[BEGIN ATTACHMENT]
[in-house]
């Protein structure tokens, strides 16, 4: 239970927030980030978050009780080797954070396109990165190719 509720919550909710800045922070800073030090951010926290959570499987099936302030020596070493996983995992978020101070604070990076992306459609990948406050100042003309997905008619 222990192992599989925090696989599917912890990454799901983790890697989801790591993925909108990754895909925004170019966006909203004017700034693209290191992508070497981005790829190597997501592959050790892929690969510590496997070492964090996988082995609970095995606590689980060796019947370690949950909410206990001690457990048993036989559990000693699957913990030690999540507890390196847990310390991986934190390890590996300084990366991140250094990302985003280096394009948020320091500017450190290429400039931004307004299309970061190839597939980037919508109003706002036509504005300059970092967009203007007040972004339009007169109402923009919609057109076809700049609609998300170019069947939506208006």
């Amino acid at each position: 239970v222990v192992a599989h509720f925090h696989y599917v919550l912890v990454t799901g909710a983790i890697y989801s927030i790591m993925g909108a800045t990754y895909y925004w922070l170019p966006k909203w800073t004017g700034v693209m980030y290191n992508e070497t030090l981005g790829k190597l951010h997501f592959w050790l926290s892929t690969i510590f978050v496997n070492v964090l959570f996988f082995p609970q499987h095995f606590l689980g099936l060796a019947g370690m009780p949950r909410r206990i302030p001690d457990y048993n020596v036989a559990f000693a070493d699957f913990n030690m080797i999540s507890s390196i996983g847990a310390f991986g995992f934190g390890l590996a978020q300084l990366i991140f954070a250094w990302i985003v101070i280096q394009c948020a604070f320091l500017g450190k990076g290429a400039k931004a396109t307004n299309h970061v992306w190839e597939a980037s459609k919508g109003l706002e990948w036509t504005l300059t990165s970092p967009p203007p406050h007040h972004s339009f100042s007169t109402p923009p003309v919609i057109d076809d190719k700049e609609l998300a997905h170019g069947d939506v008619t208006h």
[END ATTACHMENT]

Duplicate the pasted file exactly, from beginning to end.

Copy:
[in-house]
């Protein structure tokens, strides 16, 4: 239970927030980030978050009780080797954070396109990165190719 509720919550909710800045922070800073030090951010926290959570499987099936302030020596070493996983995992978020101070604070990076992306459609990948406050100042003309997905008619 222990192992599989925090696989599917912890990454799901983790890697989801790591993925909108990754895909925004170019966006909203004017700034693209290191992508070497981005790829190597997501592959050790892929690969510590496997070492964090996988082995609970095995606590689980060796019947370690949950909410206990001690457990048993036989559990000693699957913990030690999540507890390196847990310390991986934190390890590996300084990366991140250094990302985003280096394009948020320091500017450190290429400039931004307004299309970061190839597939980037919508109003706002036509504005300059970092967009203007007040972004339009007169109402923009919609057109076809700049609609998300170019069947939506208006």
């Amino acid at each position: 239970v222990v192992a599989h509720f925090h696989y599917v919550l912890v990454t799901g909710a983790i890697y989801s927030i790591m993925g909108a800045t990754y895909y925004w922070l170019p966006k909203w800073t004017g700034v693209m980030y290191n992508e070497t030090l981005g790829k190597l951010h997501f592959w050790l926290s892929t690969i510590f978050v496997n070492v964090l959570f996988f082995p609970q499987h095995f606590l689980g099936l060796a019947g370690m009780p949950r909410r206990i302030p001690d457990y048993n020596v036989a559990f000693a070493d699957f913990n030690m080797i999540s507890s390196i996983g847990a310390f991986g995992f934190g390890l590996a978020q300084l990366i991140f954070a250094w990302i985003v101070i280096q394009c948020a604070f320091l500017g450190k990076g290429a400039k931004a396109t307004n299309h970061v992306w190839e597939a980037s459609k919508g109003l706002e990948w036509t504005l300059t990165s970092p967009p203007p406050h007040h972004s339009f100042s007169t109402p923009p003309v919609i057109d076809d190719k700049e609609l998300a997905h170019g069947d939506v008619t208006h």